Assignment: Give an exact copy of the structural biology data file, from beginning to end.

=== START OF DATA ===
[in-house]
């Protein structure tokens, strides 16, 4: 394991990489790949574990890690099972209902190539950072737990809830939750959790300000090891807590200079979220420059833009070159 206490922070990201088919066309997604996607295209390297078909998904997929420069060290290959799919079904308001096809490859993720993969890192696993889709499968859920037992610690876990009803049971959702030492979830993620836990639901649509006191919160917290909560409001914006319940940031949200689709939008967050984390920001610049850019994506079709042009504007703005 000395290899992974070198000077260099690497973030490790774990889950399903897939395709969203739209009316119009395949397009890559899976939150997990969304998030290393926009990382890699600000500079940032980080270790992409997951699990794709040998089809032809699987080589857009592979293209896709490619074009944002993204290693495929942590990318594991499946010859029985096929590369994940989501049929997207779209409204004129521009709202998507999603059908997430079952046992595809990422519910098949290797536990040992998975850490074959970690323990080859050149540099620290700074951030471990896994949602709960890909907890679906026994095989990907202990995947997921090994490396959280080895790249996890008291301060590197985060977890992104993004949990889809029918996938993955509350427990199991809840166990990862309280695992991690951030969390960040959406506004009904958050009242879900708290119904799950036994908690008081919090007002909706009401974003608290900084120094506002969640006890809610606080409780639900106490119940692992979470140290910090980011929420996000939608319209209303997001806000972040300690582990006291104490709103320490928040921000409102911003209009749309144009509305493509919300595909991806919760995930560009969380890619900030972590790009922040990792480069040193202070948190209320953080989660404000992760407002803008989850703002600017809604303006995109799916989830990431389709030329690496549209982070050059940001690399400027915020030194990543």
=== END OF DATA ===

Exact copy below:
[in-house]
């Protein structure tokens, strides 16, 4: 394991990489790949574990890690099972209902190539950072737990809830939750959790300000090891807590200079979220420059833009070159 206490922070990201088919066309997604996607295209390297078909998904997929420069060290290959799919079904308001096809490859993720993969890192696993889709499968859920037992610690876990009803049971959702030492979830993620836990639901649509006191919160917290909560409001914006319940940031949200689709939008967050984390920001610049850019994506079709042009504007703005 000395290899992974070198000077260099690497973030490790774990889950399903897939395709969203739209009316119009395949397009890559899976939150997990969304998030290393926009990382890699600000500079940032980080270790992409997951699990794709040998089809032809699987080589857009592979293209896709490619074009944002993204290693495929942590990318594991499946010859029985096929590369994940989501049929997207779209409204004129521009709202998507999603059908997430079952046992595809990422519910098949290797536990040992998975850490074959970690323990080859050149540099620290700074951030471990896994949602709960890909907890679906026994095989990907202990995947997921090994490396959280080895790249996890008291301060590197985060977890992104993004949990889809029918996938993955509350427990199991809840166990990862309280695992991690951030969390960040959406506004009904958050009242879900708290119904799950036994908690008081919090007002909706009401974003608290900084120094506002969640006890809610606080409780639900106490119940692992979470140290910090980011929420996000939608319209209303997001806000972040300690582990006291104490709103320490928040921000409102911003209009749309144009509305493509919300595909991806919760995930560009969380890619900030972590790009922040990792480069040193202070948190209320953080989660404000992760407002803008989850703002600017809604303006995109799916989830990431389709030329690496549209982070050059940001690399400027915020030194990543």